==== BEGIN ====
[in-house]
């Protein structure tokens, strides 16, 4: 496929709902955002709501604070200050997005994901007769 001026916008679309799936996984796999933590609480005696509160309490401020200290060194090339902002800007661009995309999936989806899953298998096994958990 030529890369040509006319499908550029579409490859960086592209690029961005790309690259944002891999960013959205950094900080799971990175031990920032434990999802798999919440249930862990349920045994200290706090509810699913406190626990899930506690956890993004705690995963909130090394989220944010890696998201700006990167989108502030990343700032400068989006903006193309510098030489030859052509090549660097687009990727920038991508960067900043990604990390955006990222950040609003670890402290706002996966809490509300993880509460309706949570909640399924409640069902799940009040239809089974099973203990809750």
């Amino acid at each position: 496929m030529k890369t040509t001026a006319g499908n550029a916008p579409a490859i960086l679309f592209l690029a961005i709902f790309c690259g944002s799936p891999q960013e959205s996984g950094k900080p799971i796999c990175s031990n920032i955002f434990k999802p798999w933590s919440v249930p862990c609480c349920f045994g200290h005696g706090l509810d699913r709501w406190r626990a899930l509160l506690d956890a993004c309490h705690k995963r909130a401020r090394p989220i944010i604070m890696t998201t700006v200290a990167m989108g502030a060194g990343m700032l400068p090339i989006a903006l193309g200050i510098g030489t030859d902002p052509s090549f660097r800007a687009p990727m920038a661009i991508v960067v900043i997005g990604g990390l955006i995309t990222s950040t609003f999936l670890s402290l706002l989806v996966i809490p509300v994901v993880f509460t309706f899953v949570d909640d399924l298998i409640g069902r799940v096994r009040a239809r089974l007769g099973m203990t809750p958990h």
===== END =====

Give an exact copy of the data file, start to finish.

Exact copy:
[in-house]
């Protein structure tokens, strides 16, 4: 496929709902955002709501604070200050997005994901007769 001026916008679309799936996984796999933590609480005696509160309490401020200290060194090339902002800007661009995309999936989806899953298998096994958990 030529890369040509006319499908550029579409490859960086592209690029961005790309690259944002891999960013959205950094900080799971990175031990920032434990999802798999919440249930862990349920045994200290706090509810699913406190626990899930506690956890993004705690995963909130090394989220944010890696998201700006990167989108502030990343700032400068989006903006193309510098030489030859052509090549660097687009990727920038991508960067900043990604990390955006990222950040609003670890402290706002996966809490509300993880509460309706949570909640399924409640069902799940009040239809089974099973203990809750």
């Amino acid at each position: 496929m030529k890369t040509t001026a006319g499908n550029a916008p579409a490859i960086l679309f592209l690029a961005i709902f790309c690259g944002s799936p891999q960013e959205s996984g950094k900080p799971i796999c990175s031990n920032i955002f434990k999802p798999w933590s919440v249930p862990c609480c349920f045994g200290h005696g706090l509810d699913r709501w406190r626990a899930l509160l506690d956890a993004c309490h705690k995963r909130a401020r090394p989220i944010i604070m890696t998201t700006v200290a990167m989108g502030a060194g990343m700032l400068p090339i989006a903006l193309g200050i510098g030489t030859d902002p052509s090549f660097r800007a687009p990727m920038a661009i991508v960067v900043i997005g990604g990390l955006i995309t990222s950040t609003f999936l670890s402290l706002l989806v996966i809490p509300v994901v993880f509460t309706f899953v949570d909640d399924l298998i409640g069902r799940v096994r009040a239809r089974l007769g099973m203990t809750p958990h």